Lightweight metals leader Alcoa today announced that it has completed the acquisition of RTI International Metals, Inc., a global leader in titanium and specialty metal products and services for the aerospace, defense, energy and medical device markets. The merger, announced on March 9, became effective today.
Under the terms of the merger agreement, each share of RTI common stock has been converted into the right to receive 2.8315 shares of Alcoa common stock, plus an amount of cash in lieu of fractional shares of Alcoa common stock.
With RTI, Alcoa expands its reach into titanium—the world’s fastest-growing aerospace metal—and adds advanced technologies and materials capabilities for greater innovation power in aerospace and beyond.
“Today, Alcoa takes its multi-material aerospace portfolio to greater heights than ever before,” said Klaus Kleinfeld, Alcoa Chairman and Chief Executive Officer. “By combining the talent and advanced technology of RTI and Alcoa, we significantly increase Alcoa’s aerospace market reach. Through this and our other investments and innovations, we are positioning the Company to capture even more profitable growth and create greater sustainable value for our customers, employees and shareholders.”
Alcoa expects RTI to contribute $1.2 billion in revenue in 2019, up from $794 million that RTI generated in 2014, with 65 percent of revenues supported by contracts over the next five years. RTI’s profitability is expected to reach 25 percent EBITDA margin in 2019. Contracts that underpin RTI’s growth include the recently announced contract with Airbus for finished titanium structural supply parts for the new A350-1000 aircraft program. Under the agreement, Alcoa will supply titanium parts for the fuselage, among other components.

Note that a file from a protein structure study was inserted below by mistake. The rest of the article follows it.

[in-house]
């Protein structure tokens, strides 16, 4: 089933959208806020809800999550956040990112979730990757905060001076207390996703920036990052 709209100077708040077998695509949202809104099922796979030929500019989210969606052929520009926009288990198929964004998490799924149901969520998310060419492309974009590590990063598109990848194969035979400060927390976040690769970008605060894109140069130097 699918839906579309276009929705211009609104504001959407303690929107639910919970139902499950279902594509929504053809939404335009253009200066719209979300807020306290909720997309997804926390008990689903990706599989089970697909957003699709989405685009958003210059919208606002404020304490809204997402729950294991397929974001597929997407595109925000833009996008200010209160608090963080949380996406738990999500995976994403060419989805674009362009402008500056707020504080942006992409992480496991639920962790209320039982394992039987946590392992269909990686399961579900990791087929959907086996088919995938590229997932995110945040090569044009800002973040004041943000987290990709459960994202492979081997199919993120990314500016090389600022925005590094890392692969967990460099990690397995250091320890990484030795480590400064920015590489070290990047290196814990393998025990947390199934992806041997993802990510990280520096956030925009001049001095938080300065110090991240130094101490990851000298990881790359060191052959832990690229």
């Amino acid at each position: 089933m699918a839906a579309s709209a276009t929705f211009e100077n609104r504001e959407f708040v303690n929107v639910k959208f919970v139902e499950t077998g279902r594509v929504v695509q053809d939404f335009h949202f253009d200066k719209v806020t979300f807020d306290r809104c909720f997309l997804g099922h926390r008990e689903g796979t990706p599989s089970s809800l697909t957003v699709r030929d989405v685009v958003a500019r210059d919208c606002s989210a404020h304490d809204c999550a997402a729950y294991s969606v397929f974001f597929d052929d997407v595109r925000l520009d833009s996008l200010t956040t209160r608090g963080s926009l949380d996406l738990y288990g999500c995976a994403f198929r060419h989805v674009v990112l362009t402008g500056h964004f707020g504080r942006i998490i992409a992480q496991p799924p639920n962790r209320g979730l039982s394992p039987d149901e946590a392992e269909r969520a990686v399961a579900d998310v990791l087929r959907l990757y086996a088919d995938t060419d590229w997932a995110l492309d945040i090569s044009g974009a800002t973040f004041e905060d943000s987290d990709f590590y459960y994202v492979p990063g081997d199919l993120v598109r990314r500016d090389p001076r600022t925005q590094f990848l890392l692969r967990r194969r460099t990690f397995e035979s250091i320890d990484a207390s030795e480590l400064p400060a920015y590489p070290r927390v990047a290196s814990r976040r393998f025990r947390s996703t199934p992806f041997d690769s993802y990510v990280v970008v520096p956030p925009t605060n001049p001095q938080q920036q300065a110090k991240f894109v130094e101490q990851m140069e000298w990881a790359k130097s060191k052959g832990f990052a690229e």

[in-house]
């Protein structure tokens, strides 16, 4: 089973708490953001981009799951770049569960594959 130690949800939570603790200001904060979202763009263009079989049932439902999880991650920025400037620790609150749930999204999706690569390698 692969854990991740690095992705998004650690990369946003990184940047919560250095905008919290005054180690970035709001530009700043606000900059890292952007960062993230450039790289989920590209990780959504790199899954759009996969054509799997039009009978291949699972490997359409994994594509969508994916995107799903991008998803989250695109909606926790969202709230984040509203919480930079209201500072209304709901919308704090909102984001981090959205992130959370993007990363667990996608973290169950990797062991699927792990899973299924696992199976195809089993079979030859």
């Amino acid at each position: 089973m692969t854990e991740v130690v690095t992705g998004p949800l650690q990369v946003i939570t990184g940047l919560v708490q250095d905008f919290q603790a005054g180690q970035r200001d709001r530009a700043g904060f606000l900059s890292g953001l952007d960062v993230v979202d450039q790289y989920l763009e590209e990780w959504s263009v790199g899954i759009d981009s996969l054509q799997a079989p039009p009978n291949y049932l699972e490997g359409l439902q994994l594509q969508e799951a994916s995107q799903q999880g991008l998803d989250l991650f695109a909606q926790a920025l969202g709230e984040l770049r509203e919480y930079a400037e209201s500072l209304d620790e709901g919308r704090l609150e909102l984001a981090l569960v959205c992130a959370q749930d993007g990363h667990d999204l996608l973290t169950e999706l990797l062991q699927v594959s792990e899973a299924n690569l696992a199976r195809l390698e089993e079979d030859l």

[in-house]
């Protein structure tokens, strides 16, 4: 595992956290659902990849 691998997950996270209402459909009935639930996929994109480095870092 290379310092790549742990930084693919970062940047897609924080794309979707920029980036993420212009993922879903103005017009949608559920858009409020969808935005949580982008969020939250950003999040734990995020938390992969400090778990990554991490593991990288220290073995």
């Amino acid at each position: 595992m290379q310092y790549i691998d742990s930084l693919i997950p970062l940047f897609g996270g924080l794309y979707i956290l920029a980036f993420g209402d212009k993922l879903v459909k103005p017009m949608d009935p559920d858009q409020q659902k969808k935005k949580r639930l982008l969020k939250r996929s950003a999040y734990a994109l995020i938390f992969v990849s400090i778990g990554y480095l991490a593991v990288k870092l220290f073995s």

This transaction positions Alcoa to capitalize on strong growth in the commercial aerospace sector. Alcoa expects global aerospace sales growth of 8 to 9 percent in 2015. Projections for 2016 and 2017 sales growth have nearly doubled to 8 and 13 percent, from 4 to 5 percent and 6 percent, respectively, showing the ongoing strength of the sector. Eighty percent of RTI’s revenues in 2014 were from the aerospace and defense industries. With RTI, Alcoa’s 2014 pro forma aerospace revenue increases by 13 percent to $5.6 billion.
RTI is being integrated as a standalone business unit into Alcoa’s downstream Engineered Products and Solutions (EPS) segment. The new business unit, called Alcoa Titanium & Engineered Products (ATEP), will be led by Eric Roegner who has been named President of ATEP, effectively immediately. In addition, Roegner continues as Chief Operating Officer of Engineered Products and Solutions with responsibility for ATEP and Alcoa Power and Propulsion, and President of Alcoa Defense.
RTI’s titanium operations span midstream processes such as melting, ingot casting, bloom, billet, plate and sheet production; and downstream extrusions for aerospace, oil and gas applications, high speed machining, and production of integrated subassemblies primarily for aerospace. These capabilities complement Alcoa’s titanium investment casting and forging capabilities, and enable a value-creating closed titanium scrap loop.
RTI’s advanced manufacturing and materials technologies, such as high-velocity machining, forming, extruding and parts assembly operations, enable Alcoa to produce some of the largest, most complex and finished aerospace components. RTI expands Alcoa’s additive manufacturing capabilities to produce 3D-printed titanium, specialty metals and plastic parts for aerospace, medical and energy applications. RTI also grows Alcoa’s portfolio of cutting-edge materials, including titanium-aluminides, increasingly used to manufacture lightweight, aerodynamic jet engine parts for next-generation jet engines.
Holders of RTI common stock whose shares are registered in their names will be mailed a transmittal form with instructions on how to exchange their RTI stock certificates for the merger consideration. Shares of RTI common stock held in book-entry form will automatically be exchanged for shares of Alcoa common stock in book-entry form and cash to be paid instead of fractional shares of Alcoa common stock.